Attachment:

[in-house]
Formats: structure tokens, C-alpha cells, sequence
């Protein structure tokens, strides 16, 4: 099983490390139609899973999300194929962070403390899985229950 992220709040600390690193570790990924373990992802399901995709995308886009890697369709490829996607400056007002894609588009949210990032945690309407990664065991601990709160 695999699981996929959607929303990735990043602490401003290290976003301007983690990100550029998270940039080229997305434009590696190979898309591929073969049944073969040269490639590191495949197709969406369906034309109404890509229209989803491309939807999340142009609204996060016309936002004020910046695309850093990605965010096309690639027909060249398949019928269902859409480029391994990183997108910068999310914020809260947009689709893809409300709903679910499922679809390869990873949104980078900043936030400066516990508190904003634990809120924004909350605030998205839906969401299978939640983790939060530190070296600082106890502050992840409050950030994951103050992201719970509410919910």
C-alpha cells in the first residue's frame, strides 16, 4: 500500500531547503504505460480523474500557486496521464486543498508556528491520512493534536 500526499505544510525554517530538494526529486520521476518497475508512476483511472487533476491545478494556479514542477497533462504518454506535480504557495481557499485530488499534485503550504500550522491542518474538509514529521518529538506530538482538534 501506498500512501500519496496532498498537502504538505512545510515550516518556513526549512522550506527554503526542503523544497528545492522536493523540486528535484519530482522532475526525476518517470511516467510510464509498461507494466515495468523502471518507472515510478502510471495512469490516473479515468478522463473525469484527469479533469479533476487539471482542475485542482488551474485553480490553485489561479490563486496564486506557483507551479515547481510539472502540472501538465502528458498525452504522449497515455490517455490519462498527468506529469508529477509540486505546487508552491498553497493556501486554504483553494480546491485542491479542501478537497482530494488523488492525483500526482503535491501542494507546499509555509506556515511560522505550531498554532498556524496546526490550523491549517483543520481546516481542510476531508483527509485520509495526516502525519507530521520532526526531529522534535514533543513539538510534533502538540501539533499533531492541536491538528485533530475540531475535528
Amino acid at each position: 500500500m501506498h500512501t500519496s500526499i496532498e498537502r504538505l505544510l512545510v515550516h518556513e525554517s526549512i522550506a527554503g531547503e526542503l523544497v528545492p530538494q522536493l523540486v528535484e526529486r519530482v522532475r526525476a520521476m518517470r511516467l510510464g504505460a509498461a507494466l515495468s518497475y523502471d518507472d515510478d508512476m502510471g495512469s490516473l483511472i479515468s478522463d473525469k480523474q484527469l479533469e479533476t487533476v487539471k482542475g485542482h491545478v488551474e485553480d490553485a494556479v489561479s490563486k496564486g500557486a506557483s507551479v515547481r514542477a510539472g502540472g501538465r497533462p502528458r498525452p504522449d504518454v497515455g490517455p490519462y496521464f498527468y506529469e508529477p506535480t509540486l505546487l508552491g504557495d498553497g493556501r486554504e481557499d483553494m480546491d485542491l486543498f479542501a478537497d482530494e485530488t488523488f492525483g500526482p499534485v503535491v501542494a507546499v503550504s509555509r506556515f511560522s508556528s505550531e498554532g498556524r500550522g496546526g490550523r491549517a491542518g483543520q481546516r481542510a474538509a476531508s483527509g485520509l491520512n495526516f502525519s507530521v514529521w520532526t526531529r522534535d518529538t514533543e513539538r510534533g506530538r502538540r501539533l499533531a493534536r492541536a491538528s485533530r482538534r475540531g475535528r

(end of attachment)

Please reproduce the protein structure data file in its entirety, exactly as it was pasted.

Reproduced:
[in-house]
Formats: structure tokens, C-alpha cells, sequence
């Protein structure tokens, strides 16, 4: 099983490390139609899973999300194929962070403390899985229950 992220709040600390690193570790990924373990992802399901995709995308886009890697369709490829996607400056007002894609588009949210990032945690309407990664065991601990709160 695999699981996929959607929303990735990043602490401003290290976003301007983690990100550029998270940039080229997305434009590696190979898309591929073969049944073969040269490639590191495949197709969406369906034309109404890509229209989803491309939807999340142009609204996060016309936002004020910046695309850093990605965010096309690639027909060249398949019928269902859409480029391994990183997108910068999310914020809260947009689709893809409300709903679910499922679809390869990873949104980078900043936030400066516990508190904003634990809120924004909350605030998205839906969401299978939640983790939060530190070296600082106890502050992840409050950030994951103050992201719970509410919910």
C-alpha cells in the first residue's frame, strides 16, 4: 500500500531547503504505460480523474500557486496521464486543498508556528491520512493534536 500526499505544510525554517530538494526529486520521476518497475508512476483511472487533476491545478494556479514542477497533462504518454506535480504557495481557499485530488499534485503550504500550522491542518474538509514529521518529538506530538482538534 501506498500512501500519496496532498498537502504538505512545510515550516518556513526549512522550506527554503526542503523544497528545492522536493523540486528535484519530482522532475526525476518517470511516467510510464509498461507494466515495468523502471518507472515510478502510471495512469490516473479515468478522463473525469484527469479533469479533476487539471482542475485542482488551474485553480490553485489561479490563486496564486506557483507551479515547481510539472502540472501538465502528458498525452504522449497515455490517455490519462498527468506529469508529477509540486505546487508552491498553497493556501486554504483553494480546491485542491479542501478537497482530494488523488492525483500526482503535491501542494507546499509555509506556515511560522505550531498554532498556524496546526490550523491549517483543520481546516481542510476531508483527509485520509495526516502525519507530521520532526526531529522534535514533543513539538510534533502538540501539533499533531492541536491538528485533530475540531475535528
Amino acid at each position: 500500500m501506498h500512501t500519496s500526499i496532498e498537502r504538505l505544510l512545510v515550516h518556513e525554517s526549512i522550506a527554503g531547503e526542503l523544497v528545492p530538494q522536493l523540486v528535484e526529486r519530482v522532475r526525476a520521476m518517470r511516467l510510464g504505460a509498461a507494466l515495468s518497475y523502471d518507472d515510478d508512476m502510471g495512469s490516473l483511472i479515468s478522463d473525469k480523474q484527469l479533469e479533476t487533476v487539471k482542475g485542482h491545478v488551474e485553480d490553485a494556479v489561479s490563486k496564486g500557486a506557483s507551479v515547481r514542477a510539472g502540472g501538465r497533462p502528458r498525452p504522449d504518454v497515455g490517455p490519462y496521464f498527468y506529469e508529477p506535480t509540486l505546487l508552491g504557495d498553497g493556501r486554504e481557499d483553494m480546491d485542491l486543498f479542501a478537497d482530494e485530488t488523488f492525483g500526482p499534485v503535491v501542494a507546499v503550504s509555509r506556515f511560522s508556528s505550531e498554532g498556524r500550522g496546526g490550523r491549517a491542518g483543520q481546516r481542510a474538509a476531508s483527509g485520509l491520512n495526516f502525519s507530521v514529521w520532526t526531529r522534535d518529538t514533543e513539538r510534533g506530538r502538540r501539533l499533531a493534536r492541536a491538528s485533530r482538534r475540531g475535528r